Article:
To Be… Or Not To Be… Declared


tobe-declaredinvertIt’s always been OK in California to, kind of, chill for a while in community college while you figure out exactly why you’re there.  Times are changing.  Even if you’re unsure of what your particular future holds, students are being pressured to declare their college majors sooner than ever before.

 

“But wait,” you say. “A lot of people just aren’t sure if they want to major in psychology, minor in business, or major in sociology!”  According to the California Community Colleges Student Success Task Force, research from the Institute for Higher Education Leadership and Policy shows that students who entered a specified program in their first year were twice as likely to complete a certificate, degree, or transfer as students who entered a program after their first year.

 

The point is, knowing what major you declare gives you pride, drive, momentum, determination and an emotional connection to your classes.  According to various California community college counseling departments, students must declare their majors by the completion of their 60th unit.  But, students are saying, “Let’s throw out this 60 unit mumbo-jumbo.”

 

Students should have the time to complete  24 transferable units before they are forced to declare.  That number gives students who need the time to complete their non-college level (but required) prerequisites, the time to do so.  It also gives students the time to see their counselors more than once to get their educational plan situated.

 

People aren’t going to be allowed to have the luxury of taking their time coasting through their community college life until they’re 35 anymore, just “figuring it out.”  California doesn’t have the money for that.  Not to mention the fact that only 22.5 percent of students at Citrus College graduate, receive a certificate or transfer to another school is just plain sad.

 

It used to be different.  The state government enforces a Matriculation Act, which ensures that all community college students are required to have support provided to them by school counselors to help them define and attain their educational goals.  Based on that Act, California’s Board Of Governors adopted rules and regulations that require students to take assessment tests, go to orientation, go to counselors and follow up, as long as funding for those programs were available.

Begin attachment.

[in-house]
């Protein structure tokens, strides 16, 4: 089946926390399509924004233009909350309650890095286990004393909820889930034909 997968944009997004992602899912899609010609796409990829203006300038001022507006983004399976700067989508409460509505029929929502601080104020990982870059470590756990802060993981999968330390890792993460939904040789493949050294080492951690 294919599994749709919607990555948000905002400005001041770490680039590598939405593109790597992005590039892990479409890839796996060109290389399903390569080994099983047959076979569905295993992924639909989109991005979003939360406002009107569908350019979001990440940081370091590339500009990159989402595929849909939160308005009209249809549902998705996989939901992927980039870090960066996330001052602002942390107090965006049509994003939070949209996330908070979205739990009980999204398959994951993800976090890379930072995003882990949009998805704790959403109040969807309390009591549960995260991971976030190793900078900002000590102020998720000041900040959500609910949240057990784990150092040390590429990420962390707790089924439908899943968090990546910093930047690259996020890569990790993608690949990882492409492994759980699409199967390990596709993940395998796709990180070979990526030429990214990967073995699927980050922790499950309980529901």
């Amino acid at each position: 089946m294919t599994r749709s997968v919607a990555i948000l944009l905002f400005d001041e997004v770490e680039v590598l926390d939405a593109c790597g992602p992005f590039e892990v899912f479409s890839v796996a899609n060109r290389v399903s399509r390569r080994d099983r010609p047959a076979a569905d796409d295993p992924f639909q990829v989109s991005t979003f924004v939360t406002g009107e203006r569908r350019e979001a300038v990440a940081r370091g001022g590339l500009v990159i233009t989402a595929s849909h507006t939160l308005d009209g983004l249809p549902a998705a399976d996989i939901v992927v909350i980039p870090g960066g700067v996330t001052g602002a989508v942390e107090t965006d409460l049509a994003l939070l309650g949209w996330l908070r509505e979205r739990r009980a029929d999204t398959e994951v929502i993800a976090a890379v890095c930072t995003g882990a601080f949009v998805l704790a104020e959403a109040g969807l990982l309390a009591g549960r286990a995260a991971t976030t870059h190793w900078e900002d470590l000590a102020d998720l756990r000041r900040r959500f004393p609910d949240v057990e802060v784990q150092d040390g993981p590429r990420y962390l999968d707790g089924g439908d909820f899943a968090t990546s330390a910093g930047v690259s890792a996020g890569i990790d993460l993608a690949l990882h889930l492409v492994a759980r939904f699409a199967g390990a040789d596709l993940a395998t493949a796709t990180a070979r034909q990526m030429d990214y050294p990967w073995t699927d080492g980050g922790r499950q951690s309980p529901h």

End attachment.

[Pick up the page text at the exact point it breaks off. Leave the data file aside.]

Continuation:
For years, this is how California community colleges operated.  However, 52 percent of the Matriculation program’s funding was cut in the 2009-2010 state budget, turning an already bad situation into a statewide crisis.  If students don’t go to their counselors to help them figure out what classes they need to attend, the government won’t continue to give us money for school.  It’s really as simple as that.

 

The SSTF also states: “A student who is unable to declare a major or program of study by the end of their second term should be provided counseling and career planning interventions to assist them. Students who fail to declare a program of study after their third term should lose enrollment priority.”

 

The nitty-gritty is, that the SSTF wants to guide you through community college as fast as possible, so if you aren’t declared you’ll probably lose your hard-earned priority registration.

 

Students should be required to see a counselor for help even before we’re even able to register for the semester’s class haul.  You know how if you don’t pay your fees, Citrus puts a hold onto your account and you can’t add any classes?  Yeah, me too.

 

The idea is simple—you must get yourself into the counseling office in order to get ahead in your academic life, which is exactly what the government is trying to get us to do here.

 

Also, keep in mind that whatever major you choose isn’t set in stone.  If you need to change it down the line, you can.  There are lists upon lists of different job opportunities that you can strive for in almost any major.

 

Figure it out.  Don’t be complacent.  Be declared.  No more of this Shakespeare stuff.

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